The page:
Upper G.I bleeding- ACG clinical guideline update.

Summary of new guidelines-

For patients presenting to ER with UGIB are to be classified using risk assessment tools, and those with very low risk can be discharged with outpatient follow-up rather than admitted to the hospital.

The risk assessment score for the likelihood of intervention is the Glasgow-Blatchford score.

Risk factors at admissionFactor score
BUN- blood urea nitrogen (mg/dL)
18.2 to <22.42
22.4 to <28.03
28 to <704
Haemoglobin (g/dL)
12.0 to <13.0 (men); 10.0 to <12.0 (women)1
10.0 to <12.03
Systolic blood pressure (mm of Hg)
Heart rate (beats per minute)
Hepatic disease2
Cardiac failure2
Glasgow-Blatchford score

Patients with Glasgow-Blatchford score 0-1 can be discharged with outpatient follow-up rather than admission.

  1. RBC transfusion- transfuse RBC if Hb<7g/dL.
  2. Infusion of prokinetic before endoscopy.
    • This likely helps in propelling the blood and clot distally and helps in better visualisation of the field area.
    • Inj. Erythromycin 250mg, 20-90 min before endoscopy may reduce repeat endoscopy due to poor visualisation.
  3. PPI therapy-
    • Could not recommend pre endoscopy PPI.
      • There is no enough evidence to say that pre endoscopy PPI is beneficial.
      • However, this may reduce the need for endoscopy treatment, which may be tried in resource-limited settings.
      • Hence, they didn’t go against the use of PPI’s pre endoscopy.
  4. Timing of endoscopy-
    • Patients admitted with UGIB to the hospital should under UGI endoscopy within 24hrs of admission.
      • This is not easy always in all settings, in resource-limited settings, sometimes endoscopy takes more than a day after admission.
      • The potential harm in early endoscopy may include death and other complications if it is performed before resuscitation.
      • While early endoscopy may be beneficial in a way to help us make an accurate prognosis in guiding management.
      • So just making an early diagnosis doesn’t justify the early endoscopy, we have to consider benefit clinical, economical and patient-centred outcomes.
  5. Endoscopy therapy- 
    • Recommended in spurting ulcers, active oozing, non-bleeding visible ulcers.
    • Could not reach recommendation for or against endoscopic therapy in patients with UGIB due to ulcers with adherent clot resistant to vigorous irrigation.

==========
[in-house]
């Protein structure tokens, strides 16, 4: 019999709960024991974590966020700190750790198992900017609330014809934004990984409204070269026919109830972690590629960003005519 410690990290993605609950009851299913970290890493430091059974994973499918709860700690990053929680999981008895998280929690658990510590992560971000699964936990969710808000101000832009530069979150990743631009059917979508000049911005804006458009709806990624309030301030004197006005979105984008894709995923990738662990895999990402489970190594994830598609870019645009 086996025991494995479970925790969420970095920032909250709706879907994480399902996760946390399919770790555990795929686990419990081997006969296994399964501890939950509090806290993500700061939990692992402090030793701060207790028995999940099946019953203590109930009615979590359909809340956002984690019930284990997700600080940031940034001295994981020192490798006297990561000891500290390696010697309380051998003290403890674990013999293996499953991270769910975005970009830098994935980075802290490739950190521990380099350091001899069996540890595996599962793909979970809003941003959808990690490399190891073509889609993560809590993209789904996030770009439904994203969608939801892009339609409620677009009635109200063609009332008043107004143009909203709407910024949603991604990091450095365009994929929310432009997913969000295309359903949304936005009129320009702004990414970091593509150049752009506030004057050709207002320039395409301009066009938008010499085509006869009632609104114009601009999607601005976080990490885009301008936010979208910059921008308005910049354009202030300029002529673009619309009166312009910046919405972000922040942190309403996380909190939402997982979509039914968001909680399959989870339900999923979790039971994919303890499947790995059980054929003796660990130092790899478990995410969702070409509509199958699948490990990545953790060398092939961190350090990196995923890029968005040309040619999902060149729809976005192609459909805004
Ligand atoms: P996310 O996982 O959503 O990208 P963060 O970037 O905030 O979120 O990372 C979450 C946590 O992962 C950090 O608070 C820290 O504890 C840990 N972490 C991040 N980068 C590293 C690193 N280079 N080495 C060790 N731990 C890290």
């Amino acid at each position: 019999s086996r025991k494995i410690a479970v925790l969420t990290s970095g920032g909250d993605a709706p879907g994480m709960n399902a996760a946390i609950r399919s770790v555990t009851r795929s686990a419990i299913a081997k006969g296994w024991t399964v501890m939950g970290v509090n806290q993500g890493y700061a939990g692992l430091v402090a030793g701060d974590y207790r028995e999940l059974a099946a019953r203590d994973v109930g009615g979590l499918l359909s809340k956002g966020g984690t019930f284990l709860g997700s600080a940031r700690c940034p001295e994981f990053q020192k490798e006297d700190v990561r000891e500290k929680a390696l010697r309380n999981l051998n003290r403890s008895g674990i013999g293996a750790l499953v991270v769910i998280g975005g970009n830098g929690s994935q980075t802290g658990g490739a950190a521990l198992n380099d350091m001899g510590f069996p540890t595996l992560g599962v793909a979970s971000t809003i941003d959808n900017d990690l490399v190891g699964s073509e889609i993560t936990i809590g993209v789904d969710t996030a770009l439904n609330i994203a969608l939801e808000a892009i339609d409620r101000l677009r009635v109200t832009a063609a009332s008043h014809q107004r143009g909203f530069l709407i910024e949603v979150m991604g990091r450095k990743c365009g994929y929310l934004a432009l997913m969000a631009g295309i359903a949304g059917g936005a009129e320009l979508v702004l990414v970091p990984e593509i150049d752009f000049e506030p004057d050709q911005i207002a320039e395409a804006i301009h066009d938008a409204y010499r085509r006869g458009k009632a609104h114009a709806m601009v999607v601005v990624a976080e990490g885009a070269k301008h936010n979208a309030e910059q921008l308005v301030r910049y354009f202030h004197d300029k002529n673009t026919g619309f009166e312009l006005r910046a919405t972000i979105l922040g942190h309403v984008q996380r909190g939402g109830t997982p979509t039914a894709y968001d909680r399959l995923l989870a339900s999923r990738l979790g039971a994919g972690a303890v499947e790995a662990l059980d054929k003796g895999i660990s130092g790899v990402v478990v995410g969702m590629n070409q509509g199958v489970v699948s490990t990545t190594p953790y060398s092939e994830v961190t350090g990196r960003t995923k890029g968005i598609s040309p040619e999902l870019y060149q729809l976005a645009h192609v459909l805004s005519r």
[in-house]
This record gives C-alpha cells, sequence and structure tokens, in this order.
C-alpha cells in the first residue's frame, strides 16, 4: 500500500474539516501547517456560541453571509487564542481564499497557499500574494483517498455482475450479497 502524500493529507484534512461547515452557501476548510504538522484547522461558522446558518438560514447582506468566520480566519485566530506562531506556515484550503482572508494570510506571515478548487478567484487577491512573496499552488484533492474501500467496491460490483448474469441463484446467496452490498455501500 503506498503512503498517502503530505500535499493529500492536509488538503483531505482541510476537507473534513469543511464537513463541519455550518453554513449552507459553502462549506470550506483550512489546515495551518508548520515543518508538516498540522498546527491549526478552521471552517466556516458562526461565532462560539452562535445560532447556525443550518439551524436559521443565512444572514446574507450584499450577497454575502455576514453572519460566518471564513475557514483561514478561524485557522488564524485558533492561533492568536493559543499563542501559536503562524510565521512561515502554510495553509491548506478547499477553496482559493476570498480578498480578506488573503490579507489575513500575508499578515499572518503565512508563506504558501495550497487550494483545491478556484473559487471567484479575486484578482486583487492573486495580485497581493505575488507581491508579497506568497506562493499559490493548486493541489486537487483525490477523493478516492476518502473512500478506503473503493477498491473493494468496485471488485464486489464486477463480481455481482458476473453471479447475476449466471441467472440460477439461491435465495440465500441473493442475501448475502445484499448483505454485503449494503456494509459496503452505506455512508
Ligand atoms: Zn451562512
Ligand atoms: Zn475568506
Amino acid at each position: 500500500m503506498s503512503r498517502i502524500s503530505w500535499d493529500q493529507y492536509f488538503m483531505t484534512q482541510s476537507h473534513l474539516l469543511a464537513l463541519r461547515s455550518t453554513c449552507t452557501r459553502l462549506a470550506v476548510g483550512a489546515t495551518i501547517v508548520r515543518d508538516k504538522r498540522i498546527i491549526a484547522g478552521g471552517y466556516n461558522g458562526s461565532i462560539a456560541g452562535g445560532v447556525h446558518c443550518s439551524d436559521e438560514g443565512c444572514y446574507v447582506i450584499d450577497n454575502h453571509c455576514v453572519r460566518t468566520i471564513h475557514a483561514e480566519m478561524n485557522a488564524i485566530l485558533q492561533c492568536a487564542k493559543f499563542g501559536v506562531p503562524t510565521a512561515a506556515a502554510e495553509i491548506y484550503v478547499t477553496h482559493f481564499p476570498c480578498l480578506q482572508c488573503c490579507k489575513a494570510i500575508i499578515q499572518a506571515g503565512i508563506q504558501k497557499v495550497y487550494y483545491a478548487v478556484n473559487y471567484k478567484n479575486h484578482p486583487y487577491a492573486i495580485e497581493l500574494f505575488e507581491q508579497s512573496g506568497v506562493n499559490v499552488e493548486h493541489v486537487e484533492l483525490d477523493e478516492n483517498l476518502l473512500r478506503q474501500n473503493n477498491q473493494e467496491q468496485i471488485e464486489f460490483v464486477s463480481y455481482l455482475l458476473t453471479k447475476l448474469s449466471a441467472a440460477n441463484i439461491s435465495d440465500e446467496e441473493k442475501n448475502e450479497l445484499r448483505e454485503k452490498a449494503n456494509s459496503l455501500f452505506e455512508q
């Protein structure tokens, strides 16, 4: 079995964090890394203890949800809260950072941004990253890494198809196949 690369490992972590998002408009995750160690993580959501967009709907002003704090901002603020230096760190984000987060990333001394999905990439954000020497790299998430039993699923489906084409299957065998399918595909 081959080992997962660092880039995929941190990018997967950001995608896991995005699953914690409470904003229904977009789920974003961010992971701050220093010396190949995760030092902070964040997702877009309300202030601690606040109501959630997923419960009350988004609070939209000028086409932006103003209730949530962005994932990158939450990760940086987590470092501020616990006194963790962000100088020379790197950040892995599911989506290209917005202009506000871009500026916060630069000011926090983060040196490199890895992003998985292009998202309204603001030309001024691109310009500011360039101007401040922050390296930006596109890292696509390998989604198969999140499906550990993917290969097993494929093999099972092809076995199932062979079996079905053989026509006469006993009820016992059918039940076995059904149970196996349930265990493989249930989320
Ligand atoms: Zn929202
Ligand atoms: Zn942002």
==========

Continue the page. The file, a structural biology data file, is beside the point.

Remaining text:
6. Choice of Endoscopic haemostatic therapy-
    • Bipolar electrocoagulation, heater probe, injection of absolute ethanol for patients with UGIB due to ulcers.  strong recommendation.
    • Clips, argon plasma coagulation, soft monopolar electrocoagulation also can be used. (low-quality evidence)
    • Epinephrine not to be used alone for patients with UGIB bleeding but with other haemostatic therapies.
    • Endoscopic haemostatic powder spray TC-325 may be used in active bleeding ulcer (low-quality ulcer).
    • Over the scope clips as a haemostatic therapy for patients who develop recurrent bleeding due to ulcers after previous successful endoscopic haemostasis.
  7. High dose PPI therapy is given continuously or intermittently for 3 days after successful endoscopic haemostatic therapy of a bleeding ulcer. (strong recommendation)
    • ≥80mg daily for ≥3days of PPI, either continuously or intermittently.
    • 80mg bolus and then 8mg/hr infusion.
    • Intermittent boluses with 80mg initial bolus followed by 40mg 2-4 times daily can be used.
  8. Patients with recurrent ulceration after successful endoscopic haemostatic therapy should undergo repeat endoscopy and therapy rather than surgery of transcatheter arterial embolization.
  9. Failure of endoscopic haemostatic therapy should be next treated with transcatheter arterial embolization.
Summary of Guidance

Ref- ACG Clinical Guideline: Upper Gastrointestinal and Ulcer Bleeding, Am J Gastroenterol 2021;116:899–917. https://doi.org/10.14309/ajg.0000000000001245

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